Let’s talk about returning dogs.

Let’s talk about returning dogs.

We are sure this will upset a lot of people- and we will get texts telling us how upset people are BUT and it’s a big but – our responsibility and our loyalty lies with our dogs and not the people who adopt, then return them without good reason.  It’s a perfect storm of a sense of entitlement and a lack of responsibility.   What do we mean?

A sense of entitlement:

is where people just expect the dog to be perfect without them doing the basics – like training, using a muzzle, following advice.  They feel their dog should just be good because he is with them – and it often doesn’t occur to them that they are the human and it’s in their power to change the way the dog behaves. Training is like a magic concept that really works – if you bother with it.

Lack of responsibility:

when you take on a dog you take on a massive responsibility.  We ensure pre adoption, at every stage, that you are fully aware of the 3-3-3 rule – yet dogs are returned within the first week or so because people are having problems.  Problems that are to be expected when you take on a dog – whether this be a puppy or an adult rescue.  You are the responsible adult, and it is your responsibility to make the rehoming work – not give up at the first hurdle because it’s too much work.

People expect the dog to understand what they want him to do – without attending a single training class. Or they pay for a behavioural report and then ignore the advice (thinking the payment will change everything, hoping because they have flashed a visa card, that the dog will suddenly behave.)

We are not talking about the genuine cases – illness, losing your home etc – which are outside the owners control.  We are talking about situations where the owner can control the outcome – they just choose not to.  It is easier to return their dog that deal with the training issues.  Before you just dump a dog back with us- consider the implications:

  • It is really hard to rehome a returned dog – if you don’t want the dog, then why would anyone else. It is better for you not to adopt and let the dog go to a home where it will settle and stay.
  • Your dog has probably lost his foster home so we are now paying for a kennel for him to live in for months.  Your dog has now gone from a foster home to your home to a kennel – that’s not fair on him.
  • Your dog has probably missed out on other homes because you adopted it. If he had gone to another home, he would probably have stayed.
  • Another dog has missed out on a home because we spent our time processing your application and not theirs – we don’t have an infinite amount of time so we can only process so many applications a week – if you return the dog – you have wasted our time – time which we could have spent with another adopter.
Their behaviour is often a reflection of your behaviour!

If you have anxiety or other issues, which may alter the way you feel about the dog once he is home, then you need to really think long and hard before adopting.  Greyhounds are emotional sponges – and their behaviour is often a reflection of your behaviour.  A dog can be perfectly well behaved in his foster home – but has issues in his adopted home – a lot of the time this is down to the owner passing on stress to the dog.  Everyone needs to chill out – sing to the dog, chat to the dog just don’t get stressed near the dog.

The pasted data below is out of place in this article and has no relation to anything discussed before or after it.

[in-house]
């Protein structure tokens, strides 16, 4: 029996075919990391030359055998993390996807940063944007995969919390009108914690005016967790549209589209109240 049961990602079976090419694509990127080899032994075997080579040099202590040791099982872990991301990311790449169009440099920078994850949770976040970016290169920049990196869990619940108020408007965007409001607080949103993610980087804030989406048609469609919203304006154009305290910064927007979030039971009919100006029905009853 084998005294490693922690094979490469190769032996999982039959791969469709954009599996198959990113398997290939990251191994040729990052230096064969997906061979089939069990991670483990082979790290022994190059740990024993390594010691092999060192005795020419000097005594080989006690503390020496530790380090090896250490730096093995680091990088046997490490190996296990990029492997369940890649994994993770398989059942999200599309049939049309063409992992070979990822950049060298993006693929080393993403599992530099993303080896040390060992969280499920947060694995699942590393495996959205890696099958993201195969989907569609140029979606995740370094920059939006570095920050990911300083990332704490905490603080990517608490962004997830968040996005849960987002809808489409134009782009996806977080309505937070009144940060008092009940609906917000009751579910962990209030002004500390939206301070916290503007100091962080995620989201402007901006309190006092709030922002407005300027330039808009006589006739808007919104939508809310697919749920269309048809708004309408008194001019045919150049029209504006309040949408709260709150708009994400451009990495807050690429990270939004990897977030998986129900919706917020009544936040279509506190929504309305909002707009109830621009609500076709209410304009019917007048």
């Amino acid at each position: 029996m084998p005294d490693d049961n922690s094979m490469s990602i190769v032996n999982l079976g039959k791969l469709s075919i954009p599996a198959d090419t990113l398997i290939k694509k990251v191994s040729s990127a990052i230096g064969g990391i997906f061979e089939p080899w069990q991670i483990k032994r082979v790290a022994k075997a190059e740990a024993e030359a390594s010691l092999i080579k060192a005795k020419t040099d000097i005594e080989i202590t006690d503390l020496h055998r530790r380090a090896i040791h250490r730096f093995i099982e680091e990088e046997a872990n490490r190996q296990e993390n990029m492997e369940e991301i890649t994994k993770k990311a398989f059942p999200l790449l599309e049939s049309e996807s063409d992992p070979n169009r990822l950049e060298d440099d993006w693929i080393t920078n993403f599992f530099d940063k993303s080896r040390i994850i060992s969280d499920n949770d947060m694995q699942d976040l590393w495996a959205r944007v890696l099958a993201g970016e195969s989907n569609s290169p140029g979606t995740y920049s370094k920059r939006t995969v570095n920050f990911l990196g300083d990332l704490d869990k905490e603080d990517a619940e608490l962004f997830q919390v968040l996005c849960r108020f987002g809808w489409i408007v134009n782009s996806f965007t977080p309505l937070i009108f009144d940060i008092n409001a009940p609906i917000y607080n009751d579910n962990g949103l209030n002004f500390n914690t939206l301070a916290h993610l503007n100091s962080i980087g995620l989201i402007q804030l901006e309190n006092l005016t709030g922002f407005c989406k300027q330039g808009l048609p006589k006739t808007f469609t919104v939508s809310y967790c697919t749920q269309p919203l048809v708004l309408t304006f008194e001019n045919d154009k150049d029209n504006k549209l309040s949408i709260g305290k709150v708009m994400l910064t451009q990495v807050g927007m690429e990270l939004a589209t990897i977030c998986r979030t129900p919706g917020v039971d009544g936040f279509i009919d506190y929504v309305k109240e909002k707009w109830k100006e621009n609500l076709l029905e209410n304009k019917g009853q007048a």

Why use a muzzle?

The muzzle is a very useful tool in making adoption work – it takes all the stress out of the situation and it means your dog can act natural – around your other dogs/cats/children.  He can be “a dog” – without you watching his everyone move and stressing him out.

Let talk training!

Training is this amazing concept which means you dogs gets trained – and you learn how to train him.  It really does work and you grow in confidence every time you pop along to a group lesson.  You can see how your dog is around other dogs and if you are doing anything wrong – classes are cheap and cheerful – always good fun and a great way to fast-track turning your dog into a great canine citizen.

Keep off social media and get out for a walk

Posting various help questions on social media sites, then getting stressed at the large number of replies – all with different answers really dose not help.  If you are feeling anxious – put the phone down, pick the lead up and go for a nice long bonding session walk.

We are hearing over and over again that people thought they could cope – but after a week or so they give up.  They have not even given the dog a chance to settle.  Your new dog will have had no life before you – he knows nothing but life locked away in a box – he has then been given a whole new world and often this blows their mind.  It is your job to step up and make his world better and show him the love he deserves.  It is your job to train him to be the dog you want, to behave as you want him to – not to give up and throw him away.

Before you even think of adopting – please consider the consequences of giving up and dumping the dog back with us – it is devastating for the dog – disruptive for us – and you have seriously damaged the chances of him finding another home within a reasonable time frame.  We are still undoing the damage people did to some of our dogs from last year – they are still with us months and months later.  The are bed blocking foster homes and stopping us saving other dogs. Adopting then abandoning a dog have very serious consequences – it is not like an amazon return – please think very carefully before applying to adopt.

We are not going to apologise for putting the welfare of our dogs first.  If you are not going to do the same – please do not apply to adopt a dog from KGR or elsewhere.